Peritoneal carcinomatosis represents an advanced developmental stage of various tumors that develop in various intraventricular organs, such as the intestine, the ovaries, the appendix, the stomach, the pancreas and the liver. Additionally there are tumors -thankfulyl more rarely- that develop directly from the peritoneum (mesothelioma, pseudomyxoma).
The peritoneal mesothelioma: It is a rare tumor, with a frequency of 2/1.000.000/per year and it represents approximately a 10-20% out of every 2.000 new mesothelioma incidents recorded annually in the United States. Its frequency is continuously rising and it is closely connected to exposure to asbestos.
All the intraventricular and intrapelvic organs may be affected by a tumor and more often than others the rectum, the stomach and the ovary.
The peritoneal pseudomyxoma: A protopathic tumor that usually begins from the appendix and has a median survival for patients of 6 to 10 years if treated conventionally. Its main characteristic is that the abdomen fills with infinite quantities of a colloidal fluid - mucus. The treatment of choice that can offer a 20-year-long survival up to full healing is debulking surgery and HIPEC application.
Colorectal cancer: It is the second most common malignancy in general population with a frequency of 47,7/100.000 in men and 36,2/100.000 in women. Colorectal cancer frequency has increased over the last years, especially because of bad eating habits.
Stomach cancer: It is closely connected to eating habits and it seems that the cancer risk is increased for persons that consume large quantities of canned food and fruits and only a small quantity of vegetables.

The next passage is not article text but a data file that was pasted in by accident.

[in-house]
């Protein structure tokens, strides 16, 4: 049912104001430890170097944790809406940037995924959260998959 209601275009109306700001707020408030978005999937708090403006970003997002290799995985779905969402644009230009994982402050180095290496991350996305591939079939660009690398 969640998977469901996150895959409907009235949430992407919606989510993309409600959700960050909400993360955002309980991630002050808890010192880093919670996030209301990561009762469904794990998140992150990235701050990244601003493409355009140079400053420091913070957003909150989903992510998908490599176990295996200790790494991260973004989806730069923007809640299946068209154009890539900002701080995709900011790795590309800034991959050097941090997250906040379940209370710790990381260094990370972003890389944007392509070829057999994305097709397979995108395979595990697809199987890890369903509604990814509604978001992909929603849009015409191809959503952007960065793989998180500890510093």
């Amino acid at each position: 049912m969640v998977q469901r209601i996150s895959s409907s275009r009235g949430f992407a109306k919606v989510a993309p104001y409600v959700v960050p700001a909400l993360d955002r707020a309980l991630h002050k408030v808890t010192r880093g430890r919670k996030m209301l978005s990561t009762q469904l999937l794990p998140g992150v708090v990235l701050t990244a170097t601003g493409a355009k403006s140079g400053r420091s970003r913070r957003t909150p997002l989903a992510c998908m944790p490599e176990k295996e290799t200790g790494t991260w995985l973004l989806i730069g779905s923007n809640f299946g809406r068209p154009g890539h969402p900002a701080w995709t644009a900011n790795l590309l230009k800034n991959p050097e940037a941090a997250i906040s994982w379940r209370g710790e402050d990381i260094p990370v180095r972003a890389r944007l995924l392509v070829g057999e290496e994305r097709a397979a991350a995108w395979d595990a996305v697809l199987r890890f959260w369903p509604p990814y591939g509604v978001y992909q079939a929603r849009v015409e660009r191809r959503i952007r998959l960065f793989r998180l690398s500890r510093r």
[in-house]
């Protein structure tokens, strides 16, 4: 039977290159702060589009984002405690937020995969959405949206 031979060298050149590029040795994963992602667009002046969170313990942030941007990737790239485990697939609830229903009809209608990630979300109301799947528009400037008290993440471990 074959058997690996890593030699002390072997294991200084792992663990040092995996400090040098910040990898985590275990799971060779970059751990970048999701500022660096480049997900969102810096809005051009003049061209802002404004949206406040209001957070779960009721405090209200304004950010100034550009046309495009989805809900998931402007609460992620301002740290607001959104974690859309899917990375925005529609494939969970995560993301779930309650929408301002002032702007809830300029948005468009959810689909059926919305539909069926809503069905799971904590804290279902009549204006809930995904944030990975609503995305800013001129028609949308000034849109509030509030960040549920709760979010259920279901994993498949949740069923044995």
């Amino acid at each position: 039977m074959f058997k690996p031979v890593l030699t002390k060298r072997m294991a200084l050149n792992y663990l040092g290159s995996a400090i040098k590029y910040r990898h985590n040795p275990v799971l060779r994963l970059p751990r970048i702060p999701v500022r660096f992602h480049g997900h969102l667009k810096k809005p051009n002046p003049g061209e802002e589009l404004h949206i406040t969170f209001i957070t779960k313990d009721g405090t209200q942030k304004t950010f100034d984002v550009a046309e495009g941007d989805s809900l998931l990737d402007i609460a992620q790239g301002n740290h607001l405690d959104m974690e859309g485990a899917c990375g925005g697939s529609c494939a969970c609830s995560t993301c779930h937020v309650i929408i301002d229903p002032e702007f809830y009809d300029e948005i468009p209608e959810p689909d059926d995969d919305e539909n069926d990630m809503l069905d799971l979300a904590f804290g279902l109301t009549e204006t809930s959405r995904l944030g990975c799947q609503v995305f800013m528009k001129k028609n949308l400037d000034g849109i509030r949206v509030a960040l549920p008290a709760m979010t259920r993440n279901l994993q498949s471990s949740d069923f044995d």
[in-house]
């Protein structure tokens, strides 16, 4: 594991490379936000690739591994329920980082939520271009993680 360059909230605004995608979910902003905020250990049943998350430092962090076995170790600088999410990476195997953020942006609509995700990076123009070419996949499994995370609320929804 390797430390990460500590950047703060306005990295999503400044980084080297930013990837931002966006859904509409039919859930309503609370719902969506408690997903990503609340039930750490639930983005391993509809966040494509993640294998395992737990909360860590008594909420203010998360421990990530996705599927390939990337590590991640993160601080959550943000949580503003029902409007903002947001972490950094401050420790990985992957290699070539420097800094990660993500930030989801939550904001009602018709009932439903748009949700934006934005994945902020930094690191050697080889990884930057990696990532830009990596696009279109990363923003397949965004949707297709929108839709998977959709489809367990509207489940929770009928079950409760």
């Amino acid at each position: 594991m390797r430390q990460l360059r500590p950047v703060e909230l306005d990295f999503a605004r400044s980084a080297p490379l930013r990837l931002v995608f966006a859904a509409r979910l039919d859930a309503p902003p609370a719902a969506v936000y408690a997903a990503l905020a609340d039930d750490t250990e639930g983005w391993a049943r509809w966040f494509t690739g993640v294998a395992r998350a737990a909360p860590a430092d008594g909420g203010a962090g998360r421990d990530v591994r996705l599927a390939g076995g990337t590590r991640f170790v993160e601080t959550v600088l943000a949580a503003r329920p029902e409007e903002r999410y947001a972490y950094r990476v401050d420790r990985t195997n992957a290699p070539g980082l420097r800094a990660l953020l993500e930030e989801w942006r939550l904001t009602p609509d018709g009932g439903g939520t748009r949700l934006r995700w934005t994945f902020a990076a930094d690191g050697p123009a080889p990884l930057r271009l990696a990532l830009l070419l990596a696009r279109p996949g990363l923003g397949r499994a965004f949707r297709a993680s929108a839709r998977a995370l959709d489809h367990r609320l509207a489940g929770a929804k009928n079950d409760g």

Ovarian cancer: The fundamental risk factor is heredity, with an appearance frequency in 5-10% of the population. Women that have a first degree relation (mother, sister, daughter) with a person that has been affected by ovary cancer have an increased risk of developing the same condition at some point.
While the disease spreads, the cancer cells arrive and disperse in the peritoneal membrane that covers the intraventricular and intrapelvic organs (visceral peritoneum). When this "barrier" is overcome, cancer cells can move on to the intraventicular cavity, with the help of the peritoneal fluid.
In the case of mesothelioma, where the peritoneum is directly affected, cancer cells rupture the peritoneal membrane and are diffused in the peritoneal fluid. The cancer cells that will get into the peritoneal fluid may survive or die depending on the nutrients contained in that fluid. These cells have the tendency of accumulating in those points where the peritoneal fluid is recycled due to backflow, this creating masses which continuously grow in size, are diffused in the entire abdomen and commence the carcinomatosis mechanism.